This means out of the ~200 studies, just over half met the criteria of significance (for this analysis) - they excluded vaccination, nutrition, antibody-based therapies, supportive therapy and traditional therapies that included more than 1 active molecule.

As further evidence of how hard it is: Figure 1 from the BMJ paper shows the triage process for the articles they looked at. It shows that they started out scanning 31,752 articles on COVID-19 and trimmed that down to 632 randomized trials, which were then examined closer and found that 343 of these weren't actually randomized or were excluded for other methodological problems, leaving 289 trials. These were then pruned to 206 for a bunch of reasons (duplicates, pre-print (so not verified), corrections, retractions etc.) leaving 196. A further 83 were excluded for not meeting criteria on size, lack of data, no outcomes reported or same-drug comparison (not controlled properly). Leaving 113 in total.

So if you take the 632 trials and are left with 113... that's only about 17%: less than 1 in 5 get it right!

Now, this is where it gets murky! What is a "good" journal? Well, that's a tale for another day, but there are many "scientific" journals that are neither scientific nor good. Many of them are listed on Beall's list, which is a list of publishers and journals known or suspected of being "pay for display" - essentially pay them money and they will publish your paper without doing the proper peer-review process, which science uses to determine if a study meets scientific standards and rejects those that don't.

Unfortunately, proper peer-review takes time - the journal gets a paper submitted to them. An editor reads and then rejects or sends out for peer-review. The reviewers then read the paper, write a report suggesting problems, fixes, questions etc - these then get communicated to the editor, who either rejects the paper or sends it back to the authors for amendments (may be needs more experiments, more statistics etc). The authors fix and then re-submit to the editor, who again reads and sees if the review has been addressed. The paper may then be sent out to the reviewers again, rejected (if concerns not addressed) or published. Generally this takes between 3 and 12 months.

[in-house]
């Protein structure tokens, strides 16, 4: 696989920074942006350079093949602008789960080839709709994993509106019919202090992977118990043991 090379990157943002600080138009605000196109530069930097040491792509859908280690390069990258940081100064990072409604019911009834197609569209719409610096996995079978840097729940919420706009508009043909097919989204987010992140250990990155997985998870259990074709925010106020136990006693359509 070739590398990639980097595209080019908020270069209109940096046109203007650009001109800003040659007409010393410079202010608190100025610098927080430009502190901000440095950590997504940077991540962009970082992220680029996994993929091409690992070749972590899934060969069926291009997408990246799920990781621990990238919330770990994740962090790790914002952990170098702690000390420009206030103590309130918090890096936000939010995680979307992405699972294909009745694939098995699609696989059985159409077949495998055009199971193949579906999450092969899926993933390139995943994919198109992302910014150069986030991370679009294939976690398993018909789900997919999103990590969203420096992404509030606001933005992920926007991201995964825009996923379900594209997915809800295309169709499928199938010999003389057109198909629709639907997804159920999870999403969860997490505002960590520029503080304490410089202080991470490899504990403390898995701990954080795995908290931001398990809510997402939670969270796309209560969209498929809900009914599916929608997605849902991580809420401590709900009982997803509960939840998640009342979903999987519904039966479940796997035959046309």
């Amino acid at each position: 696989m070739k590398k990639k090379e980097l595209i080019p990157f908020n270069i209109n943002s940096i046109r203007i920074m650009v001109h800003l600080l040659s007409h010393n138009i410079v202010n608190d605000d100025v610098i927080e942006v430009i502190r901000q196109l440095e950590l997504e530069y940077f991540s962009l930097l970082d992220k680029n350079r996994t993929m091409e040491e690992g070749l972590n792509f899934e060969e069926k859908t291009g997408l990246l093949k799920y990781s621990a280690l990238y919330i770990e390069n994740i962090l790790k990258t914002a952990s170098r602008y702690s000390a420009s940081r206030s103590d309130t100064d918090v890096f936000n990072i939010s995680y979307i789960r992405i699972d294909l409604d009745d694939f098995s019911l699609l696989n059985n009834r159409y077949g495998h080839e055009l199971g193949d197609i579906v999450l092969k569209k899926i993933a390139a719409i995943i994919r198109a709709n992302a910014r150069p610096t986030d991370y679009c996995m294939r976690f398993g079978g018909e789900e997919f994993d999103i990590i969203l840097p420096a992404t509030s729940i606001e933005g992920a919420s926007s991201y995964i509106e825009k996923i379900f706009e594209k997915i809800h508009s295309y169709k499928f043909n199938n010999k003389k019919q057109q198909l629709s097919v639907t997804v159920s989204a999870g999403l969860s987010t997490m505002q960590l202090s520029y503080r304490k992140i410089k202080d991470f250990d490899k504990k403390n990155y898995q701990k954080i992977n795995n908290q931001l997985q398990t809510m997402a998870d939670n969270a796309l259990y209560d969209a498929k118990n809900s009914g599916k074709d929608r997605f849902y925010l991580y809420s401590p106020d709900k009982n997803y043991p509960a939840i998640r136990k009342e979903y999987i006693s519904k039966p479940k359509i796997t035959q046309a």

With the current pandemic there has been a problem with this system of peer-review. Because of the urgency of the pandemic and the strain on resources, people have been submitting papers to journals for peer-review and posting them on "pre-print" servers (not peer-reviewed), where they are read and used, based on the information presented. Many journals also suspended peer-review because of the need to get information, especially about therapeutics, out to their audiences as quickly as possible. This resulted in some of the checks-and-balances that normally go on in the scientific field to be suspended and papers published that would not normally have passed peer-review.

We are now finally at the point where I can discuss Hydroxychloroquine (HCQ):

Hydroxychloroquine has been around for a long time and touted as a potential therapeutic for a number of diseases. It works well for rheumatoid arthritis, systemic lupus erythrematosis and as an anti-malaria drug. However, it has never been shown to be an antiviral in any form outside of the laboratory.